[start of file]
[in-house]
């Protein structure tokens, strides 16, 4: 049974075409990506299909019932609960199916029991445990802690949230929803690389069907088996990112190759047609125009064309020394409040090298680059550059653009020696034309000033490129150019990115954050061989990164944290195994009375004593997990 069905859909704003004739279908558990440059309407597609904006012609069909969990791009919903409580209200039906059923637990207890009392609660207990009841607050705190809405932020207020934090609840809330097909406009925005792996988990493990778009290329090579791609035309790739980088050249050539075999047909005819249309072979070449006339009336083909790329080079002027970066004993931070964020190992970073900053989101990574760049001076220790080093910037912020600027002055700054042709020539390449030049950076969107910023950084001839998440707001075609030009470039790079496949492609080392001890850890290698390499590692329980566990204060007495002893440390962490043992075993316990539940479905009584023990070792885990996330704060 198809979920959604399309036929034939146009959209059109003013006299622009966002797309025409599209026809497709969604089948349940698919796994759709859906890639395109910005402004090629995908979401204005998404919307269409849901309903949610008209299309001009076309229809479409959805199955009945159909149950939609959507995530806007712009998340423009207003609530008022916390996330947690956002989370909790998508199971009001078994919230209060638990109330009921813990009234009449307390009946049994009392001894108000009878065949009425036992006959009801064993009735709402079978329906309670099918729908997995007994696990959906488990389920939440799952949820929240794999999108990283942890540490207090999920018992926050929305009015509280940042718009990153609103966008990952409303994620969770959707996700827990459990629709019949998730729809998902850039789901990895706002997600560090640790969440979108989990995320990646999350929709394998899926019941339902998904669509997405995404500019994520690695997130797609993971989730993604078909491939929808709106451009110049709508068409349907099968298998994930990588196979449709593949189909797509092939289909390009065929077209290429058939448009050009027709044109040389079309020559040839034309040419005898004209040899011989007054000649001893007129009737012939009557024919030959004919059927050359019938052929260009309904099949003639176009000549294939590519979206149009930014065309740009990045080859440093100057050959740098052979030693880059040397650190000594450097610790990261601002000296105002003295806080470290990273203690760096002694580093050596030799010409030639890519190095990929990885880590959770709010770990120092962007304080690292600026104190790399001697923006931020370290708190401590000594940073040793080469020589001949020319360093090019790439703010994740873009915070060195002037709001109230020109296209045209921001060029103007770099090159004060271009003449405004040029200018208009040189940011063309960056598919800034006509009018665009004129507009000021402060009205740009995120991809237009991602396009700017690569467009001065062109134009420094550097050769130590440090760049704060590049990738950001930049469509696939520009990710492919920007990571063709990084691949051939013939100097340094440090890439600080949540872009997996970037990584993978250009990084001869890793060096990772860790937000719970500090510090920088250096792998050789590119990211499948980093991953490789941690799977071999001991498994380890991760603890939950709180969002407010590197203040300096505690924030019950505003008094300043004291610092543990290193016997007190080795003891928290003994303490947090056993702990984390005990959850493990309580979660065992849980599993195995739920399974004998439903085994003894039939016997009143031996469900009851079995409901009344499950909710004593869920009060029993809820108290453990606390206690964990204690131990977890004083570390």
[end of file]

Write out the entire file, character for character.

[in-house]
């Protein structure tokens, strides 16, 4: 049974075409990506299909019932609960199916029991445990802690949230929803690389069907088996990112190759047609125009064309020394409040090298680059550059653009020696034309000033490129150019990115954050061989990164944290195994009375004593997990 069905859909704003004739279908558990440059309407597609904006012609069909969990791009919903409580209200039906059923637990207890009392609660207990009841607050705190809405932020207020934090609840809330097909406009925005792996988990493990778009290329090579791609035309790739980088050249050539075999047909005819249309072979070449006339009336083909790329080079002027970066004993931070964020190992970073900053989101990574760049001076220790080093910037912020600027002055700054042709020539390449030049950076969107910023950084001839998440707001075609030009470039790079496949492609080392001890850890290698390499590692329980566990204060007495002893440390962490043992075993316990539940479905009584023990070792885990996330704060 198809979920959604399309036929034939146009959209059109003013006299622009966002797309025409599209026809497709969604089948349940698919796994759709859906890639395109910005402004090629995908979401204005998404919307269409849901309903949610008209299309001009076309229809479409959805199955009945159909149950939609959507995530806007712009998340423009207003609530008022916390996330947690956002989370909790998508199971009001078994919230209060638990109330009921813990009234009449307390009946049994009392001894108000009878065949009425036992006959009801064993009735709402079978329906309670099918729908997995007994696990959906488990389920939440799952949820929240794999999108990283942890540490207090999920018992926050929305009015509280940042718009990153609103966008990952409303994620969770959707996700827990459990629709019949998730729809998902850039789901990895706002997600560090640790969440979108989990995320990646999350929709394998899926019941339902998904669509997405995404500019994520690695997130797609993971989730993604078909491939929808709106451009110049709508068409349907099968298998994930990588196979449709593949189909797509092939289909390009065929077209290429058939448009050009027709044109040389079309020559040839034309040419005898004209040899011989007054000649001893007129009737012939009557024919030959004919059927050359019938052929260009309904099949003639176009000549294939590519979206149009930014065309740009990045080859440093100057050959740098052979030693880059040397650190000594450097610790990261601002000296105002003295806080470290990273203690760096002694580093050596030799010409030639890519190095990929990885880590959770709010770990120092962007304080690292600026104190790399001697923006931020370290708190401590000594940073040793080469020589001949020319360093090019790439703010994740873009915070060195002037709001109230020109296209045209921001060029103007770099090159004060271009003449405004040029200018208009040189940011063309960056598919800034006509009018665009004129507009000021402060009205740009995120991809237009991602396009700017690569467009001065062109134009420094550097050769130590440090760049704060590049990738950001930049469509696939520009990710492919920007990571063709990084691949051939013939100097340094440090890439600080949540872009997996970037990584993978250009990084001869890793060096990772860790937000719970500090510090920088250096792998050789590119990211499948980093991953490789941690799977071999001991498994380890991760603890939950709180969002407010590197203040300096505690924030019950505003008094300043004291610092543990290193016997007190080795003891928290003994303490947090056993702990984390005990959850493990309580979660065992849980599993195995739920399974004998439903085994003894039939016997009143031996469900009851079995409901009344499950909710004593869920009060029993809820108290453990606390206690964990204690131990977890004083570390």